Today is wood-stacking day — again. And that's a good thing, even if it is hard work.Yesterday I called the local firewood vendor we found out about a few weeks ago while shopping for a new wood-burning stove for our living room. He's located in the town of Vallières-les-Grandes, near Amboise, about 20 miles from Saint-Aignan.
This wood is a mix of chêne (oak) and charme (an excellent firewood sometimes called ironwood in the U.S.).
A woman answered the phone when I called the number at about 10:00 a.m. She was very helpful, taking my order for 3 stères (or cubic meters) of firewood cut into logs 33 centimeters long (that's 13 inches). I asked her if 3 stères was a big enough order for them to be willing to fill. It's not quite a full cord. We needed the wood delivered to the house. She said fine, no problem. My husband is out on a delivery now, and he will call you as soon as he can. I gave her our address and phone number.
Callie had to come outside and sniff the wood to make sure it was okay.
In the past, we've always bought 1-meter-long logs, and Walt has spent many days cutting them into three pieces during August, September, and October so that we'd be ready for the heating season. Last year the man we bought wood from didn't deliver it until October, after promising to have it here in July. One year we got a delivery of 14.5 stères (4 cords), enough for three winters' burning, at a bargain price. Other years, we've ordered between 3.5 and 5 stères each time. Last winter was a mild one so we have some wood left over for next winter to supplement this load as needed.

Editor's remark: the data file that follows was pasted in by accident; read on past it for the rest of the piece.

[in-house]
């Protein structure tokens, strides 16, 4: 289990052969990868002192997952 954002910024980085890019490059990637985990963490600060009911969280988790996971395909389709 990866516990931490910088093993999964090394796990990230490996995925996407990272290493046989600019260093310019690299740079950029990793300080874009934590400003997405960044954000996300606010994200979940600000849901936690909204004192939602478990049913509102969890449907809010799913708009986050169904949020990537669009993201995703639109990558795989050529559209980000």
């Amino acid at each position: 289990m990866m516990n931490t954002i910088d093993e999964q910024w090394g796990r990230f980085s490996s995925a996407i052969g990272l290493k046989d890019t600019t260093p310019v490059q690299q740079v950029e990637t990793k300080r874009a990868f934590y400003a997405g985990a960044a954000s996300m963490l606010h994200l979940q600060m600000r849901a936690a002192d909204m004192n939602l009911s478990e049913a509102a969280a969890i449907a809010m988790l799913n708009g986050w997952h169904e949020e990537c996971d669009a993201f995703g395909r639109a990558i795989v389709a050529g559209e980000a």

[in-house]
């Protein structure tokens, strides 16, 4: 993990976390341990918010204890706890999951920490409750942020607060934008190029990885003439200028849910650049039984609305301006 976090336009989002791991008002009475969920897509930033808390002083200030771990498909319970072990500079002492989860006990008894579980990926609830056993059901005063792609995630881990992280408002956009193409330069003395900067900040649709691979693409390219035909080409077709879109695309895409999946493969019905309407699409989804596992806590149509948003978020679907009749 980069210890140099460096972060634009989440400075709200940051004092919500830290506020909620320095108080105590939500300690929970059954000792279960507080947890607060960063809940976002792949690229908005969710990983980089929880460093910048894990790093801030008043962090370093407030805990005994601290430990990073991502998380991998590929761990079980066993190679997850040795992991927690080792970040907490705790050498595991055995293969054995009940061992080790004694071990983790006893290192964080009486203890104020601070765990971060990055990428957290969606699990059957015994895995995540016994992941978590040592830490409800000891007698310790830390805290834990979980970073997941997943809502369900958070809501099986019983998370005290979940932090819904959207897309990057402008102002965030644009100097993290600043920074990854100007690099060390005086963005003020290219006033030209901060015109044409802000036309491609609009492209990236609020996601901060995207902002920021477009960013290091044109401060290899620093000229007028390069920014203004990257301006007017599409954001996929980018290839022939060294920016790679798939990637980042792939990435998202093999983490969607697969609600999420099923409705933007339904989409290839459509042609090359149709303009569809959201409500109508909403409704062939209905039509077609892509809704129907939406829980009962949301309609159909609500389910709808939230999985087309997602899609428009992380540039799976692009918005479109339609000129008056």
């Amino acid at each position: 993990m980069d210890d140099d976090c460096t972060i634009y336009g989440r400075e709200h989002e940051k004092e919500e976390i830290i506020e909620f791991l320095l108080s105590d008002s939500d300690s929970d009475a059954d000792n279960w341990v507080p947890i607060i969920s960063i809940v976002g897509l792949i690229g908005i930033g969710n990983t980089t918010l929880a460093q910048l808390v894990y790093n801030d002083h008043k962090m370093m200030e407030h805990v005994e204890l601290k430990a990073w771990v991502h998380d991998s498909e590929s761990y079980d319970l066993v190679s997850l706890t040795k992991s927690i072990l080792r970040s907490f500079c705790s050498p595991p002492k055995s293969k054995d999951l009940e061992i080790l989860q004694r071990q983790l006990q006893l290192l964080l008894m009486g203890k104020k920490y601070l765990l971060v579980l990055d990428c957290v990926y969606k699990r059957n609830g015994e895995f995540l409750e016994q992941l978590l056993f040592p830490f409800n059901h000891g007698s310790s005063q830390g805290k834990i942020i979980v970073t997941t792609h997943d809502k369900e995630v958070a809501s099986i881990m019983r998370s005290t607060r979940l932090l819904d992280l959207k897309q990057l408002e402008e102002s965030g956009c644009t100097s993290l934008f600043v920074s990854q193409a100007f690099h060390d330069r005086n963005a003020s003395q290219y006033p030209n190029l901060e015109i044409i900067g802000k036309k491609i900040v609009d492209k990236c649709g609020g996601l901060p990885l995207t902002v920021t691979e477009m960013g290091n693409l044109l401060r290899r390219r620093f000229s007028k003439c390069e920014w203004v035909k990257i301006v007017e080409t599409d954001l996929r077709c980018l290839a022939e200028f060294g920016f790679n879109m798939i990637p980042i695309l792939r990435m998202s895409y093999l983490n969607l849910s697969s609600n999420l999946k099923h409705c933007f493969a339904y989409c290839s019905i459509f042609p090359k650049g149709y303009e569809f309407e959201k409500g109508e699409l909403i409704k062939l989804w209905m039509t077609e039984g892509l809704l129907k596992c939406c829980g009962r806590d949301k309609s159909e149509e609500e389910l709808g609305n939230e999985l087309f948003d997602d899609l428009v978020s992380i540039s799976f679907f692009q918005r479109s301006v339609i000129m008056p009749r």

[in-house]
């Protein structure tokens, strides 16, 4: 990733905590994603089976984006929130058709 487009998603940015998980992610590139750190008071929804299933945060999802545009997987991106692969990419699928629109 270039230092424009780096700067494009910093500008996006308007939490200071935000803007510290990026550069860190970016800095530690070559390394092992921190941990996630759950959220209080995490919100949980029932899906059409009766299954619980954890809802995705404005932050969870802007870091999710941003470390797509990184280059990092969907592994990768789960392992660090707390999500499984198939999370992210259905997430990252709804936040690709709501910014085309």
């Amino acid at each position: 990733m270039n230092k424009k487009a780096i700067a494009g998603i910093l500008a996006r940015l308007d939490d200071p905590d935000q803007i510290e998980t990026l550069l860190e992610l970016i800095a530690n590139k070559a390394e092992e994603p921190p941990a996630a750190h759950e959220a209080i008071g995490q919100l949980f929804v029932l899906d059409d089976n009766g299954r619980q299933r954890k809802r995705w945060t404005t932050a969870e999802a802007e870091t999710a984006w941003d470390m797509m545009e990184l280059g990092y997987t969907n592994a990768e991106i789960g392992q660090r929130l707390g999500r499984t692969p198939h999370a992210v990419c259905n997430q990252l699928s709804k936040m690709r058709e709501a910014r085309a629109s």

Campanules (bellflowers) growing by the front door
This time, no cutting will be required. The logs are already the right size to fit into our old wood stove, if we decide to keep it, or into any new one we might have installed this summer. Most people here do heat at least partially with wood, as we do. It's a lot less expensive that heating with gas, fuel oil, or electricity alone, and wood is a sustainable resource in France. The government encourages heating with wood by giving people a 30% tax credit when they buy a new wood-burner.
I was surprised yesterday when the man who sells firewood called us back just before noon. He said one of his customers had canceled a delivery, so he could bring us our wood in the afternoon. Great, I said. We'll be here. Two young men with a truck full of wood arrived mid-afternoon and dumped the logs next to our carport. The cost was about 200 euros, but that's a bargain when you think that last year we paid 150 euros for the same amount of wood, not to mention 75 to 100 euros in chainsaw maintenance and gasoline.